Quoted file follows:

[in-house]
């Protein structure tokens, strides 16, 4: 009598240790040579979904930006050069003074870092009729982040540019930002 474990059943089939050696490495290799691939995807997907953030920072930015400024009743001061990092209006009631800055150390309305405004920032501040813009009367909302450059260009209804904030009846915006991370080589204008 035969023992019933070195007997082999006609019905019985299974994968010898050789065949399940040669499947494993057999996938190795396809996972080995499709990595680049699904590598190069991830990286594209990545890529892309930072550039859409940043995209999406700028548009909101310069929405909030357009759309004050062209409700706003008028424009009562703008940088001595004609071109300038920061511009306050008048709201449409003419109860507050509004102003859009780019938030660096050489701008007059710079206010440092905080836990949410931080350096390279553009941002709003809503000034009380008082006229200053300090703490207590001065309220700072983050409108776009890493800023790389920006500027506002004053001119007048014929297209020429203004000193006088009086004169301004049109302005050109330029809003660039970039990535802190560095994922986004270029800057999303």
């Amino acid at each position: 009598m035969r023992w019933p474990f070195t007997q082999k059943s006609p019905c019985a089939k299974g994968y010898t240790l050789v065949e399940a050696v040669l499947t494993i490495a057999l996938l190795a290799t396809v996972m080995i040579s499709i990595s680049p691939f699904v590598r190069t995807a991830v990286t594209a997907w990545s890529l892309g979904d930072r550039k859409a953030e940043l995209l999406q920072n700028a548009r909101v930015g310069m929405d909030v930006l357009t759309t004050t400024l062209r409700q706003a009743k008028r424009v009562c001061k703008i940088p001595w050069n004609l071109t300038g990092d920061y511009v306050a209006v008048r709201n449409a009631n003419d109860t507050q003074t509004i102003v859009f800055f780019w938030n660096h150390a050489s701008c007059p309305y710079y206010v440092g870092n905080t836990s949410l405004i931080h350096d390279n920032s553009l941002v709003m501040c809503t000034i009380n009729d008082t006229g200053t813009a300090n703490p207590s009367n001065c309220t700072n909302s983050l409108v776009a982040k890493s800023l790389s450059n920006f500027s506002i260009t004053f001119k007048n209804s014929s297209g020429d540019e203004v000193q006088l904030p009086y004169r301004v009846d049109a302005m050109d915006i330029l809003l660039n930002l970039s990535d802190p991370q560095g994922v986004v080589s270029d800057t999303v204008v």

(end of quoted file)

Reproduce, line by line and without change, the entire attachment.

[in-house]
């Protein structure tokens, strides 16, 4: 009598240790040579979904930006050069003074870092009729982040540019930002 474990059943089939050696490495290799691939995807997907953030920072930015400024009743001061990092209006009631800055150390309305405004920032501040813009009367909302450059260009209804904030009846915006991370080589204008 035969023992019933070195007997082999006609019905019985299974994968010898050789065949399940040669499947494993057999996938190795396809996972080995499709990595680049699904590598190069991830990286594209990545890529892309930072550039859409940043995209999406700028548009909101310069929405909030357009759309004050062209409700706003008028424009009562703008940088001595004609071109300038920061511009306050008048709201449409003419109860507050509004102003859009780019938030660096050489701008007059710079206010440092905080836990949410931080350096390279553009941002709003809503000034009380008082006229200053300090703490207590001065309220700072983050409108776009890493800023790389920006500027506002004053001119007048014929297209020429203004000193006088009086004169301004049109302005050109330029809003660039970039990535802190560095994922986004270029800057999303």
């Amino acid at each position: 009598m035969r023992w019933p474990f070195t007997q082999k059943s006609p019905c019985a089939k299974g994968y010898t240790l050789v065949e399940a050696v040669l499947t494993i490495a057999l996938l190795a290799t396809v996972m080995i040579s499709i990595s680049p691939f699904v590598r190069t995807a991830v990286t594209a997907w990545s890529l892309g979904d930072r550039k859409a953030e940043l995209l999406q920072n700028a548009r909101v930015g310069m929405d909030v930006l357009t759309t004050t400024l062209r409700q706003a009743k008028r424009v009562c001061k703008i940088p001595w050069n004609l071109t300038g990092d920061y511009v306050a209006v008048r709201n449409a009631n003419d109860t507050q003074t509004i102003v859009f800055f780019w938030n660096h150390a050489s701008c007059p309305y710079y206010v440092g870092n905080t836990s949410l405004i931080h350096d390279n920032s553009l941002v709003m501040c809503t000034i009380n009729d008082t006229g200053t813009a300090n703490p207590s009367n001065c309220t700072n909302s983050l409108v776009a982040k890493s800023l790389s450059n920006f500027s506002i260009t004053f001119k007048n209804s014929s297209g020429d540019e203004v000193q006088l904030p009086y004169r301004v009846d049109a302005m050109d915006i330029l809003l660039n930002l970039s990535d802190p991370q560095g994922v986004v080589s270029d800057t999303v204008v």